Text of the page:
Non-Competition Provision Results In Increased Notice Period

In the recent case of Ostrow v. Abacus Management Corporation Mergers and Acquisitions, 2014 BCSC 938, the B.C. Supreme Court followed an approach taken in a small handful of cases (predominantly out of Ontario but including an appellate case out of B.C.) and confirmed that a non-competition provision may well result in an increased notice period for a wrongfully dismissed employee.


Adam Ostrow worked for Abacus Management Corporation Mergers and Acquisitions ("Abacus") as a specialist in US taxation. His employment lasted for the nine month period from March to December 2011.

Ostrow's employment with Abacus was terminated without cause with immediate effect. He was provided with one week's pay in lieu of notice. This was the statutory compensation for length of service to which he was entitled under the B.C. Employment Standards Act.

In a letter provided to him on termination of his employment, Ostrow was specifically cautioned about the non-competition provision in his employment contract. He was also verbally reminded by the Human Resources manager at Abacus of the provision which "restrict[ed] him from working for other employers" for a period of six months.

Ostrow became re-employed 16 months after his dismissal from employment. On the new job, his pay was 30 percent less than at Abacus.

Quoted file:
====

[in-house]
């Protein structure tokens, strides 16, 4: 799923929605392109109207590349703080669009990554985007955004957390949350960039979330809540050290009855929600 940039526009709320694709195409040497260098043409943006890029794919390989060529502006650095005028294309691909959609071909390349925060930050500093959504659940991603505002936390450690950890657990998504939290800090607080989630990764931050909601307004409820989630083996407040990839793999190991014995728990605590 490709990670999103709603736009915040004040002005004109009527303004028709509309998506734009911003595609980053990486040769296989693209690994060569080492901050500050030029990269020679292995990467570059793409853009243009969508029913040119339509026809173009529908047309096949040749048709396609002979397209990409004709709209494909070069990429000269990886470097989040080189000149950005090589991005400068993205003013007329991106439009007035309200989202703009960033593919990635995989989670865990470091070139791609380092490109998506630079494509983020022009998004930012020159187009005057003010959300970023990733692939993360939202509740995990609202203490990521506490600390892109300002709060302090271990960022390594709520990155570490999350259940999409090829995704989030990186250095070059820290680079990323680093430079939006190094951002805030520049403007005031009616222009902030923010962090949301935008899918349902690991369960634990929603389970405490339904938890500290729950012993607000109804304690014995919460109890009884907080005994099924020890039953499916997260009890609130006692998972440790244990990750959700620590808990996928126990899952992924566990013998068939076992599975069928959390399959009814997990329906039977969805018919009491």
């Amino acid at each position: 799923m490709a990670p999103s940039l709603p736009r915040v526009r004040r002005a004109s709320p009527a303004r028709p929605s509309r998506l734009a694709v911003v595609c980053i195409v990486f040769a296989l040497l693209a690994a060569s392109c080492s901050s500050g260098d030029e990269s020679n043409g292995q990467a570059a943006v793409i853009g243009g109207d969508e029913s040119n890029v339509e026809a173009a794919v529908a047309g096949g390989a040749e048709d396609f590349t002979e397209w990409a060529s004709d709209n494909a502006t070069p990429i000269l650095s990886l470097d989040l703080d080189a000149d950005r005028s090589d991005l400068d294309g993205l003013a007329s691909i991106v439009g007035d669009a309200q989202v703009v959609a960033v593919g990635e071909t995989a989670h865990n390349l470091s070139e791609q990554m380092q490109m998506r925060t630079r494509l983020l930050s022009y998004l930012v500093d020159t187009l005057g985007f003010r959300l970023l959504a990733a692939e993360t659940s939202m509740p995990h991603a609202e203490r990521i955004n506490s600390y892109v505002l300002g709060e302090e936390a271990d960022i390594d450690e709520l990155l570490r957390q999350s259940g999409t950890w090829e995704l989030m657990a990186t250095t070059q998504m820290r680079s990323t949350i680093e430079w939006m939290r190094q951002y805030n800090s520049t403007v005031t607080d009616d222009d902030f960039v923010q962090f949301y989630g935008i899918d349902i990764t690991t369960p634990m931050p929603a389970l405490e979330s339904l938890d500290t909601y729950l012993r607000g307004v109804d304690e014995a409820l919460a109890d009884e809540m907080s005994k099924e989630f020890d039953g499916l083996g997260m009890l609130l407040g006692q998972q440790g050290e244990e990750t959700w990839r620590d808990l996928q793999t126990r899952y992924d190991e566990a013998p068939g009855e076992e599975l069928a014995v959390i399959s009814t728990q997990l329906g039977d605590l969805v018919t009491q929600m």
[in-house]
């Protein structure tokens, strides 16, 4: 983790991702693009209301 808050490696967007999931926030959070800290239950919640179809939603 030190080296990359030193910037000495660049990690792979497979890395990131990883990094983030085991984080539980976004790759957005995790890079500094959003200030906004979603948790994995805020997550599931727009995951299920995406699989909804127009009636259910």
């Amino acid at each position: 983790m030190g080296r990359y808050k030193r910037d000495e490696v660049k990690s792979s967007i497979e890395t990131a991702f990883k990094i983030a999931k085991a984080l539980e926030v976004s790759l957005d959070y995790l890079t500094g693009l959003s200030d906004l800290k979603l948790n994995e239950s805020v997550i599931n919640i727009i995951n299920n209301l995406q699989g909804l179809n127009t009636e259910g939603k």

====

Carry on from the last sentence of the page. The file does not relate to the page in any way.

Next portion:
Ostrow sued Abacus for wrongful dismissal. Because Abacus chose not to dispute liability (a wise strategic decision in the writer's considered view), the only issue before the Court was the amount of damages arising out of the wrongful dismissal.

Decision of B.C. Supreme Court

The Court found that Ostrow was entitled to "damages in lieu of notice in the amount of six months' pay which include[d] benefits, Canada Pension Plan contributions, and bonus". While there are other interesting aspects of the Court's decision, the part of the decision that warrants special attention is the effect of the non-competition provision on the notice period.

The Court began by observing that the limited case law on point was consistent in holding that "a non-competition clause in the employment contract is a factor which may increase the length of the reasonable notice period".

The Court then ruled that the non-competition provision in Ostrow's contract increased the notice period to which he was entitled. It rejected Abacus' submission to the effect that it did not seek to enforce the restrictive covenant against Ostrow and had never before "taken legal action...

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